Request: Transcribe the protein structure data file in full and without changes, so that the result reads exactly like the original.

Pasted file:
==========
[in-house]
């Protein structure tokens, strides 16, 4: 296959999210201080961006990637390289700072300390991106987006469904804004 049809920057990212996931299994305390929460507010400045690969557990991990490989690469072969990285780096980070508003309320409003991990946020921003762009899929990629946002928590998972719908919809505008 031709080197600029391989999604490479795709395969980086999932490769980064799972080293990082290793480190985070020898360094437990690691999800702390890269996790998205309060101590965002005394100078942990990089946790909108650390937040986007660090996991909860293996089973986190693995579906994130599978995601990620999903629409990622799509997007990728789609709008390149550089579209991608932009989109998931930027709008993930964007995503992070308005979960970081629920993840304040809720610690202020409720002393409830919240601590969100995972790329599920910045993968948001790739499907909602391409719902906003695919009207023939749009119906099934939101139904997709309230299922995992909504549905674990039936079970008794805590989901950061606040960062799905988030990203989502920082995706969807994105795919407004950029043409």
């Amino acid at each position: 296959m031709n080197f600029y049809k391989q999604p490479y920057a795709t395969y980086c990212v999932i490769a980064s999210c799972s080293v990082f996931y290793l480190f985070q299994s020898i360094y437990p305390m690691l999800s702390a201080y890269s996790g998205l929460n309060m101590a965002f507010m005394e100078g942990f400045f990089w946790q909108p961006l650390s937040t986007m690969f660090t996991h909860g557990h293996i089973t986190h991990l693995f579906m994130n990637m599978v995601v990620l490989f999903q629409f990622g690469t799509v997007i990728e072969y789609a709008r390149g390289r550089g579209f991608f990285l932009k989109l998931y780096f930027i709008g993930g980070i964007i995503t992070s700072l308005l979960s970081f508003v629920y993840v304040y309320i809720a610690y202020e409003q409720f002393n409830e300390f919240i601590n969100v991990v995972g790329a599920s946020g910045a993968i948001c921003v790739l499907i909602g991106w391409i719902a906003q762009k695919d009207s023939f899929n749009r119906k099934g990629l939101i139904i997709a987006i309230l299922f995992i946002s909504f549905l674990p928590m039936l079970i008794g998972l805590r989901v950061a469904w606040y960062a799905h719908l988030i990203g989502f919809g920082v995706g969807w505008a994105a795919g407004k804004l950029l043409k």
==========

[in-house]
């Protein structure tokens, strides 16, 4: 296959999210201080961006990637390289700072300390991106987006469904804004 049809920057990212996931299994305390929460507010400045690969557990991990490989690469072969990285780096980070508003309320409003991990946020921003762009899929990629946002928590998972719908919809505008 031709080197600029391989999604490479795709395969980086999932490769980064799972080293990082290793480190985070020898360094437990690691999800702390890269996790998205309060101590965002005394100078942990990089946790909108650390937040986007660090996991909860293996089973986190693995579906994130599978995601990620999903629409990622799509997007990728789609709008390149550089579209991608932009989109998931930027709008993930964007995503992070308005979960970081629920993840304040809720610690202020409720002393409830919240601590969100995972790329599920910045993968948001790739499907909602391409719902906003695919009207023939749009119906099934939101139904997709309230299922995992909504549905674990039936079970008794805590989901950061606040960062799905988030990203989502920082995706969807994105795919407004950029043409």
């Amino acid at each position: 296959m031709n080197f600029y049809k391989q999604p490479y920057a795709t395969y980086c990212v999932i490769a980064s999210c799972s080293v990082f996931y290793l480190f985070q299994s020898i360094y437990p305390m690691l999800s702390a201080y890269s996790g998205l929460n309060m101590a965002f507010m005394e100078g942990f400045f990089w946790q909108p961006l650390s937040t986007m690969f660090t996991h909860g557990h293996i089973t986190h991990l693995f579906m994130n990637m599978v995601v990620l490989f999903q629409f990622g690469t799509v997007i990728e072969y789609a709008r390149g390289r550089g579209f991608f990285l932009k989109l998931y780096f930027i709008g993930g980070i964007i995503t992070s700072l308005l979960s970081f508003v629920y993840v304040y309320i809720a610690y202020e409003q409720f002393n409830e300390f919240i601590n969100v991990v995972g790329a599920s946020g910045a993968i948001c921003v790739l499907i909602g991106w391409i719902a906003q762009k695919d009207s023939f899929n749009r119906k099934g990629l939101i139904i997709a987006i309230l299922f995992i946002s909504f549905l674990p928590m039936l079970i008794g998972l805590r989901v950061a469904w606040y960062a799905h719908l988030i990203g989502f919809g920082v995706g969807w505008a994105a795919g407004k804004l950029l043409k």